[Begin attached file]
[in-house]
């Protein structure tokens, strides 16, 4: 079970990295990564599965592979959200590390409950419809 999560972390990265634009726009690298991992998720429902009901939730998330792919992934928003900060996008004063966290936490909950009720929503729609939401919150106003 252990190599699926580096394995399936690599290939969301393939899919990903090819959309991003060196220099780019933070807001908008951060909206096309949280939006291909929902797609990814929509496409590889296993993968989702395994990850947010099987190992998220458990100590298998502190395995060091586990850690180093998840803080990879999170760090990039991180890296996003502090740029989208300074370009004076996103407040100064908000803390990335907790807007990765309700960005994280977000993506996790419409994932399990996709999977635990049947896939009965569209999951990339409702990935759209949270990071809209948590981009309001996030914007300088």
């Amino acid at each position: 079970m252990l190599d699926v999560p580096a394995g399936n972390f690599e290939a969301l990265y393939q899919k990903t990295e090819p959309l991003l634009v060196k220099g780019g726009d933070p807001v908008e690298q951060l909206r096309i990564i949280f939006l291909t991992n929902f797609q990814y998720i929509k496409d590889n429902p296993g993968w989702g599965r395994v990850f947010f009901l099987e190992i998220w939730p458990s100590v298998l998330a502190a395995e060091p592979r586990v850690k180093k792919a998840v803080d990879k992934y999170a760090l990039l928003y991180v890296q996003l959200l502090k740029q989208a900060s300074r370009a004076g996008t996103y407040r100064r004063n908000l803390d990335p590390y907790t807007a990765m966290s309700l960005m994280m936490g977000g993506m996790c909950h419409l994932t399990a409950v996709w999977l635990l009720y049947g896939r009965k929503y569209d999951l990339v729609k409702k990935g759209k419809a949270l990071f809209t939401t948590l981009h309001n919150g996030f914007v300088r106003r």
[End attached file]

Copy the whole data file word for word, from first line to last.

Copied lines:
[in-house]
């Protein structure tokens, strides 16, 4: 079970990295990564599965592979959200590390409950419809 999560972390990265634009726009690298991992998720429902009901939730998330792919992934928003900060996008004063966290936490909950009720929503729609939401919150106003 252990190599699926580096394995399936690599290939969301393939899919990903090819959309991003060196220099780019933070807001908008951060909206096309949280939006291909929902797609990814929509496409590889296993993968989702395994990850947010099987190992998220458990100590298998502190395995060091586990850690180093998840803080990879999170760090990039991180890296996003502090740029989208300074370009004076996103407040100064908000803390990335907790807007990765309700960005994280977000993506996790419409994932399990996709999977635990049947896939009965569209999951990339409702990935759209949270990071809209948590981009309001996030914007300088």
């Amino acid at each position: 079970m252990l190599d699926v999560p580096a394995g399936n972390f690599e290939a969301l990265y393939q899919k990903t990295e090819p959309l991003l634009v060196k220099g780019g726009d933070p807001v908008e690298q951060l909206r096309i990564i949280f939006l291909t991992n929902f797609q990814y998720i929509k496409d590889n429902p296993g993968w989702g599965r395994v990850f947010f009901l099987e190992i998220w939730p458990s100590v298998l998330a502190a395995e060091p592979r586990v850690k180093k792919a998840v803080d990879k992934y999170a760090l990039l928003y991180v890296q996003l959200l502090k740029q989208a900060s300074r370009a004076g996008t996103y407040r100064r004063n908000l803390d990335p590390y907790t807007a990765m966290s309700l960005m994280m936490g977000g993506m996790c909950h419409l994932t399990a409950v996709w999977l635990l009720y049947g896939r009965k929503y569209d999951l990339v729609k409702k990935g759209k419809a949270l990071f809209t939401t948590l981009h309001n919150g996030f914007v300088r106003r």